Greg, 15, put that hair in the toothbrush of sister Megin, age twelve. "Sibling rivalry," says Dad, a stubborn Pollyanna type. More like "sibling homicide," mutters their weary Mom, who has lately turned to spells of self-hypnosis in order to remove herself from the battlefront. And Spinelli, using Greg and Megin as alternating narrators, offers a breezy yet fierce, often slapsticky evocation of brother/ sister hostilities here—while giving the two kids believable other concerns too. Greg calls Megin "Megamouth"; he's appalled by her filthy room, sure that she'll bring on an infestation of cockroaches. ("They're having the World's Fair for Bacteria in there.") But Greg's primary interest in life is beautiful Jennifer Wade, for whom he's redone his appearance (bodybuilding, "Sassooned" hair, etc.); and he blithely exploits the crush of not-so-pretty Sara to make contact with her elusive friend Jennifer, repenting later. Meanwhile, Megin calls Greg "El Grosso," incorrigibly plants a cockroach in his room, and provokes him into food-fights. Her affections belong instead to kiddie-brother Todd; to ice-hockey idol Wayne Gretzky; to a friendly Dunkin' Donuts waitress (who gives her freebies); to fellow tomboy Emilie, 89, a chance acquaintance whom Megin visits regularly in a nearby nursing home; and to classmates like ordinary Sue Ellen and extraordinary Zoe—a newcomer from California who fills a bra and wears green toenail polish. Will Greg and Megin eventually reach a genuine truce? Of course. But only after the warfare gets out of hand (violence on the ice)—and after Emilie's unexpected death brings Megin to the breaking-point. . . and Greg to the brotherly rescue. (As it happens, the quest for Megin's beloved, sunken hockey-stick winds up with sister saving brother.) As in Space Station Seventh Grade (1982), then, Spinelli keeps things very light most of the way through, shading into more serious feelings—with considerable finesse—only at the end. So the upshot, if never really distinguished, is bright, personable, and reasonably lifelike—with nice average kids, unusually low-key/amusing parents, and a sure balance between farce and sentiment.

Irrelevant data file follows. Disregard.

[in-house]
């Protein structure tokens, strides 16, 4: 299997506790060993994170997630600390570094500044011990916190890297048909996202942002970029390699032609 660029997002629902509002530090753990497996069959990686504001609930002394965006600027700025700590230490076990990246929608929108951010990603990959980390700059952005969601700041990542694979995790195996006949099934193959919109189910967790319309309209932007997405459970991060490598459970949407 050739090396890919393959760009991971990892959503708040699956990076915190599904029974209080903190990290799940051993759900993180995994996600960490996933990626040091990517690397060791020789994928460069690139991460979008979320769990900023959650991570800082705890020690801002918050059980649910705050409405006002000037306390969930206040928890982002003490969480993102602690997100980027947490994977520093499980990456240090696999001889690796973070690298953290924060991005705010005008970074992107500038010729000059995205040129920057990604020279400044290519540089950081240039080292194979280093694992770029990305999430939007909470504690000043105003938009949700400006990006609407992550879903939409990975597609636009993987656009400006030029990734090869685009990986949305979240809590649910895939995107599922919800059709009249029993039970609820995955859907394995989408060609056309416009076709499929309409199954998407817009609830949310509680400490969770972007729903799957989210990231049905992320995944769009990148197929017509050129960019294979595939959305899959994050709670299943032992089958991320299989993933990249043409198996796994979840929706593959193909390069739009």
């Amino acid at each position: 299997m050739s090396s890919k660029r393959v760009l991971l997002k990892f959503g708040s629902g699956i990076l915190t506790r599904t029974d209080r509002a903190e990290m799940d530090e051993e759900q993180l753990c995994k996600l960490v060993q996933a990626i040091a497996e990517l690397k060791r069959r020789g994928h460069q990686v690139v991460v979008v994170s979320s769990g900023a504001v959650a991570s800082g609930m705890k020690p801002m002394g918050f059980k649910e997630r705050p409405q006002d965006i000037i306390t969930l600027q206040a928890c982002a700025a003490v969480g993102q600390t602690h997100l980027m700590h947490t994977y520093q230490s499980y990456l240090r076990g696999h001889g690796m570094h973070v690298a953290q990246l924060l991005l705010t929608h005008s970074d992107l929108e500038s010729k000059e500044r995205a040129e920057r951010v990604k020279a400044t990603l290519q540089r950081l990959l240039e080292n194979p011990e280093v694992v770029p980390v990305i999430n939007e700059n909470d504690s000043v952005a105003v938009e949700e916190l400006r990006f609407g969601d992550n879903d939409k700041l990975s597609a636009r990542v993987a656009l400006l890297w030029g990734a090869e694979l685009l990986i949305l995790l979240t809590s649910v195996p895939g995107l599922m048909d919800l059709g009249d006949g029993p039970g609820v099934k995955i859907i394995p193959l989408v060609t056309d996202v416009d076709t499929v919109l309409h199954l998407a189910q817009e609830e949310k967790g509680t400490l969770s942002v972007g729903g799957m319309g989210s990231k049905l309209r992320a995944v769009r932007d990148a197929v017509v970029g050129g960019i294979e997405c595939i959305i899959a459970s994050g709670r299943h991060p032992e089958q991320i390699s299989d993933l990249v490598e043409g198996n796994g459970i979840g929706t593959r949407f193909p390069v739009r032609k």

Pub Date: May 1, 1984

ISBN: 0316806870

Page Count: -

Publisher: Little, Brown

Review Posted Online: Oct. 27, 2011

Kirkus Reviews Issue: April 15, 1984

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Riveting, brutal and beautifully told.

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A devastating tale of greed and secrets springs from the summer that tore Cady’s life apart.